Posted on: March 3, 2022, 06:39h.
Last updated on: March 3, 2022, 06:39h.
A Tampa, Fla. woman serving a life sentence for murdering a $30 million lottery winner for his money is backing a Florida bill that would offer a degree of anonymity for recipients of life-changing jackpots.
Dorice “Dee Dee” Moore, 49, told CBS that the current rules, which dictate a winner’s name, hometown, and prize amount immediately become public information, “puts a target” on them.
And she would know. In December 2012, she was convicted of first-degree murder in the 2009 shooting death of Abraham Lee Shakespeare.
Shakespeare, an illiterate laborer, won $30 million on the Florida Lotto in 2006, choosing to take a lump sum of $19 million. Moore admitted she contacted Shakespeare under the pretense of writing a book about him. Later, she convinced him to give her control of his finances, so she could help him manage his money.
Money Running Out
At this point Shakespeare had only around $1 million left. He had given away much of his winnings to friends and family, according to court documents. Moore withdrew the remaining money and immediately bought a Hummer, a Chevrolet Corvette and a truck, before going on vacation, prosecutors said.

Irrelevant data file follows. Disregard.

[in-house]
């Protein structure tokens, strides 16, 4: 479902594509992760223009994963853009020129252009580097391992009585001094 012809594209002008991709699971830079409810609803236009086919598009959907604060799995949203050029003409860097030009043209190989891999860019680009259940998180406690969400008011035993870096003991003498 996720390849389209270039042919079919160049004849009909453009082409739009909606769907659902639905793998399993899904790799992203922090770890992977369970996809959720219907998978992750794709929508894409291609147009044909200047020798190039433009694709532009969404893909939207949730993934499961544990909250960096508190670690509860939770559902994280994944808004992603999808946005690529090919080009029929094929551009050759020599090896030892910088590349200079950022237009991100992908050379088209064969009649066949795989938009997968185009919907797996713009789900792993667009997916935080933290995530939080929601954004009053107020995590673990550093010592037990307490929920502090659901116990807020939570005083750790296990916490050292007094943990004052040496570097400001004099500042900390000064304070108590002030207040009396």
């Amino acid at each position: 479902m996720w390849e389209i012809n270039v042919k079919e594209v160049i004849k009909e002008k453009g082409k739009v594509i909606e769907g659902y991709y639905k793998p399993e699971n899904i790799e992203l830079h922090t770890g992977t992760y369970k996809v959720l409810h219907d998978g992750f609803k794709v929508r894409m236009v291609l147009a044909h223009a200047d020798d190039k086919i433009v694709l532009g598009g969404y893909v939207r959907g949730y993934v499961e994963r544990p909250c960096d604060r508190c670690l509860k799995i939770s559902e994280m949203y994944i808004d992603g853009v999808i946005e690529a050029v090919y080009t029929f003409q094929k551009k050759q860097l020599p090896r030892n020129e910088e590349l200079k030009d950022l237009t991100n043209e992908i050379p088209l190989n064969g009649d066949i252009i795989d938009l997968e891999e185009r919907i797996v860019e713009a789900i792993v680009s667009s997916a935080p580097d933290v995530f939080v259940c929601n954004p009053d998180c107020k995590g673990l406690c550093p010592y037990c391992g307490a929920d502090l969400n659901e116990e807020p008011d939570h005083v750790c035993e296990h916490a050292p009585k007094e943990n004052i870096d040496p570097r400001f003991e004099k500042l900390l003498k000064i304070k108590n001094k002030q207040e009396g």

After killing Shakespeare, she texted his friends and family from his phone to pretend he was still alive. She told people, variously, he had got sick of persistent requests for money and had gone to Texas, Jamaica or Puerta Rico. Meanwhile, she was looking for someone she could pay to take the rap for killing him.
The bill that gets Moore’s dubious endorsement is currently sitting on Florida Gov. Ron DeSantis’ desk. It would give lottery winners of $250,000 or more 90 days’ anonymity, unless they happen to be particularly hungry for their 15 minutes of fame.
Dreams Become Nightmares
Backers say this would afford winners time to seek legal and financial advice and put extra security in place before they became a cog in the lottery’s relentless publicity machine.
“At some point in our lives, we all dream of winning the lottery,” said Rep. Tracie Davis (D-Jacksonville), the bill’s sponsor, during a recent hearing. “Unfortunately for some people, that dream of winning the lottery, sometimes those dreams become a nightmare.”
Most states have rules that say lottery winners must be publicly identified. The thinking is that transparency promotes the perception of the integrity of the lottery. Meanwhile, the publicity generated by a big jackpot winner usually results in a rise in lottery sales for the subsequent draw.
However, some states allow winners to claim prizes anonymously through trusts. A handful, including, most recently, New Jersey, allow winners to opt for privacy right off the bat.
In 2018, the winner of a $560 million Powerball prize, which was then the eighth-biggest jackpot in US history, successfully sued the New Hampshire Lottery for the right to remain anonymous.